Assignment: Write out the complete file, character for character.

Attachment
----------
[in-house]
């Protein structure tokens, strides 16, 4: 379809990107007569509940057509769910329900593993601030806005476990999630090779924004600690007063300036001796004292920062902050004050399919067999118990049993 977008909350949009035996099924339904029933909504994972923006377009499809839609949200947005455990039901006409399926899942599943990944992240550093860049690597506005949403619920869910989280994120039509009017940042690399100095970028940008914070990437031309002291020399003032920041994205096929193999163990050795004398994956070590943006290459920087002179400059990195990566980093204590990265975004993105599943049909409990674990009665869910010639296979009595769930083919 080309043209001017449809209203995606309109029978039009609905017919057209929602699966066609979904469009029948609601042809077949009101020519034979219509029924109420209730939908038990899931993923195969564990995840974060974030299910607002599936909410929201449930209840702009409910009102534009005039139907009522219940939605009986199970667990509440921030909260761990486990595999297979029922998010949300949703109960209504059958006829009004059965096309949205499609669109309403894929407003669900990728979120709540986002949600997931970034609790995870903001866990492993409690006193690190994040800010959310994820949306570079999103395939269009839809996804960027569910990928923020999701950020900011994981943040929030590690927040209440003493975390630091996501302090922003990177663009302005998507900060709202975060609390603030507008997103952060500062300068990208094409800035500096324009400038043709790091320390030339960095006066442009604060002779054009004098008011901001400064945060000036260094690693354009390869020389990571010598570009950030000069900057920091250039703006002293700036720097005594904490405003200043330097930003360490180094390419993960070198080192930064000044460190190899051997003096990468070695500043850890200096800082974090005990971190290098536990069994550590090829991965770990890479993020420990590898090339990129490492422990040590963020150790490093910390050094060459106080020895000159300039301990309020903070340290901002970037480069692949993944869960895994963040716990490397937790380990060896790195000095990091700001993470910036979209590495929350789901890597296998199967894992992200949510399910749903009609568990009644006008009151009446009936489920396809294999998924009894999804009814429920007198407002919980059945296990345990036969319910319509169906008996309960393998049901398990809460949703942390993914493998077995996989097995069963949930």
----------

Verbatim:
[in-house]
């Protein structure tokens, strides 16, 4: 379809990107007569509940057509769910329900593993601030806005476990999630090779924004600690007063300036001796004292920062902050004050399919067999118990049993 977008909350949009035996099924339904029933909504994972923006377009499809839609949200947005455990039901006409399926899942599943990944992240550093860049690597506005949403619920869910989280994120039509009017940042690399100095970028940008914070990437031309002291020399003032920041994205096929193999163990050795004398994956070590943006290459920087002179400059990195990566980093204590990265975004993105599943049909409990674990009665869910010639296979009595769930083919 080309043209001017449809209203995606309109029978039009609905017919057209929602699966066609979904469009029948609601042809077949009101020519034979219509029924109420209730939908038990899931993923195969564990995840974060974030299910607002599936909410929201449930209840702009409910009102534009005039139907009522219940939605009986199970667990509440921030909260761990486990595999297979029922998010949300949703109960209504059958006829009004059965096309949205499609669109309403894929407003669900990728979120709540986002949600997931970034609790995870903001866990492993409690006193690190994040800010959310994820949306570079999103395939269009839809996804960027569910990928923020999701950020900011994981943040929030590690927040209440003493975390630091996501302090922003990177663009302005998507900060709202975060609390603030507008997103952060500062300068990208094409800035500096324009400038043709790091320390030339960095006066442009604060002779054009004098008011901001400064945060000036260094690693354009390869020389990571010598570009950030000069900057920091250039703006002293700036720097005594904490405003200043330097930003360490180094390419993960070198080192930064000044460190190899051997003096990468070695500043850890200096800082974090005990971190290098536990069994550590090829991965770990890479993020420990590898090339990129490492422990040590963020150790490093910390050094060459106080020895000159300039301990309020903070340290901002970037480069692949993944869960895994963040716990490397937790380990060896790195000095990091700001993470910036979209590495929350789901890597296998199967894992992200949510399910749903009609568990009644006008009151009446009936489920396809294999998924009894999804009814429920007198407002919980059945296990345990036969319910319509169906008996309960393998049901398990809460949703942390993914493998077995996989097995069963949930």